Making a Good Decision About Back Surgery

Surgery is a very risky procedure, and the decision to go under the knife to treat a back ailment should not be rushed.

There are three things that need to be done: 1. the exact cause of the pain should be identified; 2. you should determine how much help the surgery will be; and 3. your decision to undergo surgery should be validated by a second opinion.

Find the cause of pain

Dr. Jeff Goldstein, medical director of the Spine Service at the New York University Hospital for Joint Diseases says, "There are some patients who come in and say ‘Doc, you have to operate, I just can’t live with this pain.’ And quite honestly you have to say: ‘I empathize with your pain, and I wish I could make it better. But I don’t have a clear source for it, and I can’t be confident that surgery will help you. Surgery without having that indication may make you worse.’ "

Patients should know that their doctor has found a well-defined source of pain which is detected in an MRI or other test.

Get the complete picture

According to Dr. Richard Guyer, an orthopedic spine surgeon at the Texas Back Institute, and a past president of the North American Spine Society, patients should insist on being presented with the whole picture. Guyer says a good doctor will say, "Look, my advice is that I think you should have surgery, but the results of surgery are X and the results of conservative treatments are Y." Guyer warns though, that some surgeons do not take that approach because "we are in a specialty where we like to do things."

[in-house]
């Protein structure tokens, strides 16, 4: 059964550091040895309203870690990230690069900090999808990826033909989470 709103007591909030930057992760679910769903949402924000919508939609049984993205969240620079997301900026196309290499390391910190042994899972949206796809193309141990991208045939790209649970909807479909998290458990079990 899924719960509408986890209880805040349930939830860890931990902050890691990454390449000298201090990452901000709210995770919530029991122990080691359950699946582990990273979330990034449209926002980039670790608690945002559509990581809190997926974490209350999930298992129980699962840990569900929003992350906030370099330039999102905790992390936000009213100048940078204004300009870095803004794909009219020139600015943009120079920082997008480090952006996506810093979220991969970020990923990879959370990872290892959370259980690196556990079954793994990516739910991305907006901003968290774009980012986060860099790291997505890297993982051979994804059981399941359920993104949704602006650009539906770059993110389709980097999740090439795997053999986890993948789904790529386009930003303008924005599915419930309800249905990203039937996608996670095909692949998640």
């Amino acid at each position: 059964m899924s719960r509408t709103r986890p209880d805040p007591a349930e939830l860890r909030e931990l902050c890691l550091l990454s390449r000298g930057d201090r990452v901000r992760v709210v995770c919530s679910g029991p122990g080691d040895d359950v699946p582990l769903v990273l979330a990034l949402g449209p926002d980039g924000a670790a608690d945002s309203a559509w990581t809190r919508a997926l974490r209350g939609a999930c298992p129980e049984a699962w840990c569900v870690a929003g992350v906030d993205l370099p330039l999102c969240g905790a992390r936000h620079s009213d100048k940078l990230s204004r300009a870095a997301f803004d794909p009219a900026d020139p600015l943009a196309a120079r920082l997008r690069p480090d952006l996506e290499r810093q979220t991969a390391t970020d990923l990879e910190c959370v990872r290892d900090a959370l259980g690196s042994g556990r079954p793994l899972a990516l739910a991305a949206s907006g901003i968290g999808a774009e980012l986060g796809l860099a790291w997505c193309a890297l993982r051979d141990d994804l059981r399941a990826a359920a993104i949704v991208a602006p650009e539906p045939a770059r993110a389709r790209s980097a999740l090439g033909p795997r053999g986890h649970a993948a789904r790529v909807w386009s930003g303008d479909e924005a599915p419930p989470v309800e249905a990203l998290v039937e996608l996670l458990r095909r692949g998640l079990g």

Be wary of the rush to operate

Lisa Brians, a California native, suffered from back pains since 2000. She recounts her experience with her doctor. "I saw a surgeon who wanted to whip me in the next day. It was very impersonal. He had seen me all of five minutes. I think it made me even more certain that that’s not the path I wanted to go down."

Dr. Roger Chou, an associate professor at Oregon Health & Science University says, "Our rates of surgery are five times higher than in the UK, and they are going up. But we haven’t shown that people in the US do better than people in other countries."

Get a second opinion

Dr. Guyer himself has had back problems. He has a rupture disk, but instead of opting to have surgery, he treated himself with exercise and anti-inflammatory medication – the same treatment plan that he would suggest to his patients. He recommends surgery when he thinks it’s appropriate, but he encourages his patients to get a second opinion.

"I don’t want to do their surgery unless they feel highly confident that they have chosen the right surgeon and if that means that they go to somewhere else, that’s fine. If they go to someone else and come back to me then I know that they are on the same page as I am. Mentally they have to be prepared for surgery."



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